Turkish lira hits record lows after Erdoğan reiterates call for interest rate cuts

Turkey's lira slumped to a fresh record low on June 2 after Erdoğan reiterated his call for interest rate cuts. The lira was down around 0.6%, after having hit a low of 8.88 after Erdoğan said he had spoken to the central bank governor about cutting rates.

Duvar English - Reuters

Turkish President Recep Tayyip Erdoğan's announcement on June 1 that he was working to cut interest rates has pushed the Turkish Lira into record lows. 

“I spoke with our central bank governor today. It’s imperative that we lower interest rates. For that, we will reach July and August thereabouts so that rates can begin to fall,” Bloomberg quoted Erdoğan as saying. 

The lira subsequently dipped around three percent against the greenback, Bloomberg noted, adding that the exchange rate reached 8.8 liras on the dollar in the early hours of June 2. 

Bloomberg noted that the dramatic shift in the exchange rate came "following the remarks by Erdoğan, who holds the unorthodox belief that lower borrowing costs will help slow inflation, unlike what most central bankers around the world think."

The president thinks that "cutting interest rates will lower producers’ costs and eventually result in slower increases in consumer prices," Bloomberg noted.

However, "premature rate cuts in the past resulted in a weaker lira, which eventually pushed consumer prices higher, forcing the monetary authority to undo rate cuts with even bigger hikes," it said. 

Turkey's lira is one of the worst-performing emerging market currencies this year, down around 13% against the dollar and the euro, as government actions have raised questions about the central bank's autonomy. Erdoğan has replaced four central bankers in the last two months, with the ouster of hawkish chief Naci Ağbal in March dealing a severe blow.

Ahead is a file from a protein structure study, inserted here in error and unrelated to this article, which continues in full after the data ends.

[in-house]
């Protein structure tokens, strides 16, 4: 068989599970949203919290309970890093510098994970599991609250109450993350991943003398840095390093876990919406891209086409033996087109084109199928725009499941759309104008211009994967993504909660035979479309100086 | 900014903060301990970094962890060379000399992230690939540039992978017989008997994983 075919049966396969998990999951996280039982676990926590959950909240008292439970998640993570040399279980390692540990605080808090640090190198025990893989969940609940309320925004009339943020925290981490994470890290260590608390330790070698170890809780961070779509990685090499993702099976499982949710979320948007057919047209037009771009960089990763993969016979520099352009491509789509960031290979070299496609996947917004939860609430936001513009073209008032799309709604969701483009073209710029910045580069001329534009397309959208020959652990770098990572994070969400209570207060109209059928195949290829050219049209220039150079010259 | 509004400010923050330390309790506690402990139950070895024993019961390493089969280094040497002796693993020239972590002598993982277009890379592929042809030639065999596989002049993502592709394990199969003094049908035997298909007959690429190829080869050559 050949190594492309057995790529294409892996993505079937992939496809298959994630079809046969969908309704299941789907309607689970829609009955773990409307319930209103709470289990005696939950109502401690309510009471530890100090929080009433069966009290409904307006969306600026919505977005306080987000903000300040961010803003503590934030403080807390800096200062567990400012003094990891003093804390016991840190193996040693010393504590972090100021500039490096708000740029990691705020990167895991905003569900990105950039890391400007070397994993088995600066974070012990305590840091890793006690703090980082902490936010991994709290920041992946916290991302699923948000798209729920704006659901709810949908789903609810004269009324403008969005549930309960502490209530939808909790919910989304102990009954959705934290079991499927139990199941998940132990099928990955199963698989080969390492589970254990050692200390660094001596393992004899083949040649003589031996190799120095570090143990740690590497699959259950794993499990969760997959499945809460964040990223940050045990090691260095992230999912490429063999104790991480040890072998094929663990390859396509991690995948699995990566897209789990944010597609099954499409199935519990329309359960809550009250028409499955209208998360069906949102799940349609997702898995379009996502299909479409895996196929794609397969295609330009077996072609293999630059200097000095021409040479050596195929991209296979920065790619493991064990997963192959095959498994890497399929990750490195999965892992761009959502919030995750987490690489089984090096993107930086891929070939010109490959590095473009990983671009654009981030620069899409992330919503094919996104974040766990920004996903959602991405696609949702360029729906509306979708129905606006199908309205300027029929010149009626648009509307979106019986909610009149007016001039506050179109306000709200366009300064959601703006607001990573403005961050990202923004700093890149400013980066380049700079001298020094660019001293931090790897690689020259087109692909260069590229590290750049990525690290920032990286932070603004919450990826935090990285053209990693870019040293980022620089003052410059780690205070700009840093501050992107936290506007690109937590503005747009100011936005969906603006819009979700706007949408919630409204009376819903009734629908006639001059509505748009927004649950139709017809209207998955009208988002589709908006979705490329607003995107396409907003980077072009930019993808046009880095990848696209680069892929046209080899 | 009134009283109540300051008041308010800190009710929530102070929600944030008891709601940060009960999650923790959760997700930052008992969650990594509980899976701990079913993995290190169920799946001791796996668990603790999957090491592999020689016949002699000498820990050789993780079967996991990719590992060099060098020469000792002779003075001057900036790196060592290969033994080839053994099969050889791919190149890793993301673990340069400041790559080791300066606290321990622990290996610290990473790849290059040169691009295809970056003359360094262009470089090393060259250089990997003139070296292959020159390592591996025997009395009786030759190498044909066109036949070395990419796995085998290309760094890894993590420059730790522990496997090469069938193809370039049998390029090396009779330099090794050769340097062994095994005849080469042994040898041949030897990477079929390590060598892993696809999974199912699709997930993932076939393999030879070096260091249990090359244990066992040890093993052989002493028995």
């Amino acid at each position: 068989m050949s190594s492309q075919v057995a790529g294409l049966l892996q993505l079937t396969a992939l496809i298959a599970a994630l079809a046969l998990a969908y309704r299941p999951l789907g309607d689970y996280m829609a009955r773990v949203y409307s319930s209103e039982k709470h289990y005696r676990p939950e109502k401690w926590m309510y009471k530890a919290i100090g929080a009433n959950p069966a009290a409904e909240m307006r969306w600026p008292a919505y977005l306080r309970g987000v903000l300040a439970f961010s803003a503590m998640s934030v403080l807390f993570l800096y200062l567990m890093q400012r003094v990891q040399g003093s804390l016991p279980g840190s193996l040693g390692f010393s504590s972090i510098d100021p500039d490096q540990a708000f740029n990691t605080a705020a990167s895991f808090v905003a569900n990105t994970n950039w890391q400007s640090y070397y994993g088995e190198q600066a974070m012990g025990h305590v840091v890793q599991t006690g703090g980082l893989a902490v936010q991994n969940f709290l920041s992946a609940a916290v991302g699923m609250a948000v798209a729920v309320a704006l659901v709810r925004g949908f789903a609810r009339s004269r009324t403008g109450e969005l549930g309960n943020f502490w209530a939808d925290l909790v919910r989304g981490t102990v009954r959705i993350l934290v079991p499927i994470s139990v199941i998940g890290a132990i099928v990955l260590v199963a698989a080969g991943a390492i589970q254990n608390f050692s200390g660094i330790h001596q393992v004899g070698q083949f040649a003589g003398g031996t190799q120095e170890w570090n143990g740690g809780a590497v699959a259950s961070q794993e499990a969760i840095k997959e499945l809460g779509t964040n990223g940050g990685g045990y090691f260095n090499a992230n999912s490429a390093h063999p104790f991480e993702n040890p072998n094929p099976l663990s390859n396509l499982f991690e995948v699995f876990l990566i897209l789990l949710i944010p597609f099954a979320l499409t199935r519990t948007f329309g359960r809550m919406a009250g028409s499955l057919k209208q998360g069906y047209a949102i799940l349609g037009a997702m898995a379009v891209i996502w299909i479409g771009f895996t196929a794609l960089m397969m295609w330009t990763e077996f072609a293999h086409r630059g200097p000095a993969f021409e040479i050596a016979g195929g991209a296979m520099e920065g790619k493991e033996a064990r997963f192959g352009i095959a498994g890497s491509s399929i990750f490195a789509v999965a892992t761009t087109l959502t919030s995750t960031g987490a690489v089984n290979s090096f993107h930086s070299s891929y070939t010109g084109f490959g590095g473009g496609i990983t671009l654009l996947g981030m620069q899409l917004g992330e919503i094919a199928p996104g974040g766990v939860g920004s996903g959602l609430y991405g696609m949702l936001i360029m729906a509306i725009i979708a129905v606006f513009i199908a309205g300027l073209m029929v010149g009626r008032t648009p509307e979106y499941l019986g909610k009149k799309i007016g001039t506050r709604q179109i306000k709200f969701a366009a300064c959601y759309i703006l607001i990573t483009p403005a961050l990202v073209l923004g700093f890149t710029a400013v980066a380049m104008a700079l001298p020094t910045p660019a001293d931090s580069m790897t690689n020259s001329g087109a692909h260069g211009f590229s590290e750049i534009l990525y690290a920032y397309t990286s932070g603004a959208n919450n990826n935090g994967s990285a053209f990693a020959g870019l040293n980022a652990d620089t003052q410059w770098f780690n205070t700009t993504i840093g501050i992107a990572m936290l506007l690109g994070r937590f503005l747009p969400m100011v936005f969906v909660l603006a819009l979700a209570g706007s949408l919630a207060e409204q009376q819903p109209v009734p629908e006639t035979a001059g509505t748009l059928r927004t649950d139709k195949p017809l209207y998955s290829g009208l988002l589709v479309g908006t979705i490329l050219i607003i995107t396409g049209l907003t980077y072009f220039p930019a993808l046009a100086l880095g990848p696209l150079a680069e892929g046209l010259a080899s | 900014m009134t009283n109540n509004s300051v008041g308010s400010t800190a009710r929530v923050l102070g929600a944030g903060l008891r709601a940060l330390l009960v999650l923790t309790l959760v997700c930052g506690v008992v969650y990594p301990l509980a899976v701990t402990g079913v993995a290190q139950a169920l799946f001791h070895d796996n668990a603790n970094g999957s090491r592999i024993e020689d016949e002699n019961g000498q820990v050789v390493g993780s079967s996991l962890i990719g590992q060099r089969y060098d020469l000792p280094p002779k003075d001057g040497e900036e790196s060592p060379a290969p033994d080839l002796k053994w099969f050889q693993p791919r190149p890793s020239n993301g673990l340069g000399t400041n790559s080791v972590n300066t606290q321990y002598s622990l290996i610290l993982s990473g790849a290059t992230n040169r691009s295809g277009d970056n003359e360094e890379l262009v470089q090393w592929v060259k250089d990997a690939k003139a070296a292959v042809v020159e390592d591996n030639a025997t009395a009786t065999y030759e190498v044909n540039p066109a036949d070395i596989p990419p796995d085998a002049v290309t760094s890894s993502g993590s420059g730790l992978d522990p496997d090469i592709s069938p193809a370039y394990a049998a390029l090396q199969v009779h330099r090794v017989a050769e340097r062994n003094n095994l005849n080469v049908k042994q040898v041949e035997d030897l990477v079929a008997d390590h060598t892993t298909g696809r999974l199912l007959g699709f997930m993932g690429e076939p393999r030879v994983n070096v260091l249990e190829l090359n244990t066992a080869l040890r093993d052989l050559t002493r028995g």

The bank is now functioning under its third governor in the past two years and has held interest rates stable for two consecutive meetings now.

Erdoğan's June 1 comments raise the stakes ahead of calls later in the day between central bank leaders and investors to discuss policy and economic prospects.

"Thursday's [June 3] inflation data will now prove even more important to FX markets, given the increased political pressure to lower rates at a time when markets are skeptical that the central bank would raise rates to begin with should inflation overshoot," said Ima Sammani, an FX analyst at Monex Europe.

"At present, there is no necessity for rates to be lower as President Erdoğan has given the central bank until August to promote the disinflationary channel, but the comments themselves will naturally cause jitters in FX markets."

Missing funds

The president also commented on the main opposition's insistent awareness campaign about the $128 billion that went missing from the central bank's FX reserves during Treasury and Finance Minister Berat Albayrak's tenure. 

"They keep asking 'Where did the 128 billion go?' You don't ask the central bank where its money went, do you now?" the president said. "Nobody asked why we made all this spending for the disasters we went through."